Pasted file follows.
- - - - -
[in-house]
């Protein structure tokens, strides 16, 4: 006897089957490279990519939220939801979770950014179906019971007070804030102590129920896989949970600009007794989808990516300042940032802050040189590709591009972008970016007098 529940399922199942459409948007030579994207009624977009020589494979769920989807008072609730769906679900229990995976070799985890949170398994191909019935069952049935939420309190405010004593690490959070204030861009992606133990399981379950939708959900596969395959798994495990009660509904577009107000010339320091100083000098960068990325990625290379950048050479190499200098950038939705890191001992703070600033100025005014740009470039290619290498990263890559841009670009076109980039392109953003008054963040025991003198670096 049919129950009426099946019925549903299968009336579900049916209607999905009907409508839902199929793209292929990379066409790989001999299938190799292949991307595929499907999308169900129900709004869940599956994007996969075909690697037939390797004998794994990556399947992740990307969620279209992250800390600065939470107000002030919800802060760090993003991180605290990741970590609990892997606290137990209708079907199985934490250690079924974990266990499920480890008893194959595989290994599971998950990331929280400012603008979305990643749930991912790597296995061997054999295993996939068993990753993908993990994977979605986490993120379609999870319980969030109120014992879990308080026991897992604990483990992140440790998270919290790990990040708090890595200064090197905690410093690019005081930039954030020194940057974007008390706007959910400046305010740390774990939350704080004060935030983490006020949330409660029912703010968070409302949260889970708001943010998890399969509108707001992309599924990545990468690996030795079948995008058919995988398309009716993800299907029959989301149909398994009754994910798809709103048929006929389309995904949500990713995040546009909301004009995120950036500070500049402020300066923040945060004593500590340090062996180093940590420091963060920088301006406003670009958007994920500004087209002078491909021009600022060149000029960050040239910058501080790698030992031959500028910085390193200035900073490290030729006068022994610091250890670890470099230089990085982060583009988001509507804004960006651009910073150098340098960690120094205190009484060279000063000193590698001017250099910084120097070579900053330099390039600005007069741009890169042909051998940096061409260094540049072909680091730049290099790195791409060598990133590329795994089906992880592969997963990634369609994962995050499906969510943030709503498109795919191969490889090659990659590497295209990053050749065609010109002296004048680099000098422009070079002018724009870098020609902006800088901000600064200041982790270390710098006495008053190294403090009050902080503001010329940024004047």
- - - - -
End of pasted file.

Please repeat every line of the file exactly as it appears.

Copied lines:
[in-house]
């Protein structure tokens, strides 16, 4: 006897089957490279990519939220939801979770950014179906019971007070804030102590129920896989949970600009007794989808990516300042940032802050040189590709591009972008970016007098 529940399922199942459409948007030579994207009624977009020589494979769920989807008072609730769906679900229990995976070799985890949170398994191909019935069952049935939420309190405010004593690490959070204030861009992606133990399981379950939708959900596969395959798994495990009660509904577009107000010339320091100083000098960068990325990625290379950048050479190499200098950038939705890191001992703070600033100025005014740009470039290619290498990263890559841009670009076109980039392109953003008054963040025991003198670096 049919129950009426099946019925549903299968009336579900049916209607999905009907409508839902199929793209292929990379066409790989001999299938190799292949991307595929499907999308169900129900709004869940599956994007996969075909690697037939390797004998794994990556399947992740990307969620279209992250800390600065939470107000002030919800802060760090993003991180605290990741970590609990892997606290137990209708079907199985934490250690079924974990266990499920480890008893194959595989290994599971998950990331929280400012603008979305990643749930991912790597296995061997054999295993996939068993990753993908993990994977979605986490993120379609999870319980969030109120014992879990308080026991897992604990483990992140440790998270919290790990990040708090890595200064090197905690410093690019005081930039954030020194940057974007008390706007959910400046305010740390774990939350704080004060935030983490006020949330409660029912703010968070409302949260889970708001943010998890399969509108707001992309599924990545990468690996030795079948995008058919995988398309009716993800299907029959989301149909398994009754994910798809709103048929006929389309995904949500990713995040546009909301004009995120950036500070500049402020300066923040945060004593500590340090062996180093940590420091963060920088301006406003670009958007994920500004087209002078491909021009600022060149000029960050040239910058501080790698030992031959500028910085390193200035900073490290030729006068022994610091250890670890470099230089990085982060583009988001509507804004960006651009910073150098340098960690120094205190009484060279000063000193590698001017250099910084120097070579900053330099390039600005007069741009890169042909051998940096061409260094540049072909680091730049290099790195791409060598990133590329795994089906992880592969997963990634369609994962995050499906969510943030709503498109795919191969490889090659990659590497295209990053050749065609010109002296004048680099000098422009070079002018724009870098020609902006800088901000600064200041982790270390710098006495008053190294403090009050902080503001010329940024004047």